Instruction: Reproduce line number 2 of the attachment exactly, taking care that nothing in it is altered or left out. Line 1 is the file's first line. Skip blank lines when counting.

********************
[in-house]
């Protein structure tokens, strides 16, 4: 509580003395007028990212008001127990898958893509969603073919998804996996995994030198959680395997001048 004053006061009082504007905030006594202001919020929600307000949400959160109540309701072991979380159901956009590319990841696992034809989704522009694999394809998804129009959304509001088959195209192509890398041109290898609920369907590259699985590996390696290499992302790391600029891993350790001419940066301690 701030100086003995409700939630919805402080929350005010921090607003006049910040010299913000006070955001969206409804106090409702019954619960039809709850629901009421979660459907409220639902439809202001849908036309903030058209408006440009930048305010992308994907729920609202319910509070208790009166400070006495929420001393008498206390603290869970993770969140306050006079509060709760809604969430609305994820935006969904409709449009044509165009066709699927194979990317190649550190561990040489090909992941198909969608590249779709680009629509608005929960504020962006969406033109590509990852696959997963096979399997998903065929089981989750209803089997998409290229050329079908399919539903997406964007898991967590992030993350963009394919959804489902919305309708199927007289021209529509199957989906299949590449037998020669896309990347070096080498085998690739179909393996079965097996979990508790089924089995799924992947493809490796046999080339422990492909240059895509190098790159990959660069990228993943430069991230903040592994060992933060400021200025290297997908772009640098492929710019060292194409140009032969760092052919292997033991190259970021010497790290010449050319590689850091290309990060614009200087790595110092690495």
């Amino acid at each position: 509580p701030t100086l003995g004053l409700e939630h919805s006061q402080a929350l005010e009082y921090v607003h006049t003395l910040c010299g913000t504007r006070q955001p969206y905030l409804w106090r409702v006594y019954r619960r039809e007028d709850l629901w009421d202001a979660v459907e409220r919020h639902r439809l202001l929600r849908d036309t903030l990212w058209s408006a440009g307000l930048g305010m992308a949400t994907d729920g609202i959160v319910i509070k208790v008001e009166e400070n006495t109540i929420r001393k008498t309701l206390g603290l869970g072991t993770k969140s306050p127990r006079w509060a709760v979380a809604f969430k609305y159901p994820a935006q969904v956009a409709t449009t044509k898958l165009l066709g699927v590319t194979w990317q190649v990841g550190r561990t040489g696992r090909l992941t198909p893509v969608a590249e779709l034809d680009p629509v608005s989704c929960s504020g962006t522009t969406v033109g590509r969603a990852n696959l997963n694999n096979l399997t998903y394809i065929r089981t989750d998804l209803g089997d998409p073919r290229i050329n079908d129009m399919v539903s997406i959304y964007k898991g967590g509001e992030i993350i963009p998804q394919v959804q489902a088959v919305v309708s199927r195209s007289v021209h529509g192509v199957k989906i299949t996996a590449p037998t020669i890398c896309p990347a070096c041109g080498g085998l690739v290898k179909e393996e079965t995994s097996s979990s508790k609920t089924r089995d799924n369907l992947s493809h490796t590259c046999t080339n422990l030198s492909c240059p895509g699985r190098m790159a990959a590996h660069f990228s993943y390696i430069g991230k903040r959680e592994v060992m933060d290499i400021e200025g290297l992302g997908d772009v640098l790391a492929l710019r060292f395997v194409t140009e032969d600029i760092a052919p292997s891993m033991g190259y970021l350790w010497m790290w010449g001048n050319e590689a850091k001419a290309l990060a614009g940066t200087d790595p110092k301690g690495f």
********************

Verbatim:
């Protein structure tokens, strides 16, 4: 509580003395007028990212008001127990898958893509969603073919998804996996995994030198959680395997001048 004053006061009082504007905030006594202001919020929600307000949400959160109540309701072991979380159901956009590319990841696992034809989704522009694999394809998804129009959304509001088959195209192509890398041109290898609920369907590259699985590996390696290499992302790391600029891993350790001419940066301690 701030100086003995409700939630919805402080929350005010921090607003006049910040010299913000006070955001969206409804106090409702019954619960039809709850629901009421979660459907409220639902439809202001849908036309903030058209408006440009930048305010992308994907729920609202319910509070208790009166400070006495929420001393008498206390603290869970993770969140306050006079509060709760809604969430609305994820935006969904409709449009044509165009066709699927194979990317190649550190561990040489090909992941198909969608590249779709680009629509608005929960504020962006969406033109590509990852696959997963096979399997998903065929089981989750209803089997998409290229050329079908399919539903997406964007898991967590992030993350963009394919959804489902919305309708199927007289021209529509199957989906299949590449037998020669896309990347070096080498085998690739179909393996079965097996979990508790089924089995799924992947493809490796046999080339422990492909240059895509190098790159990959660069990228993943430069991230903040592994060992933060400021200025290297997908772009640098492929710019060292194409140009032969760092052919292997033991190259970021010497790290010449050319590689850091290309990060614009200087790595110092690495």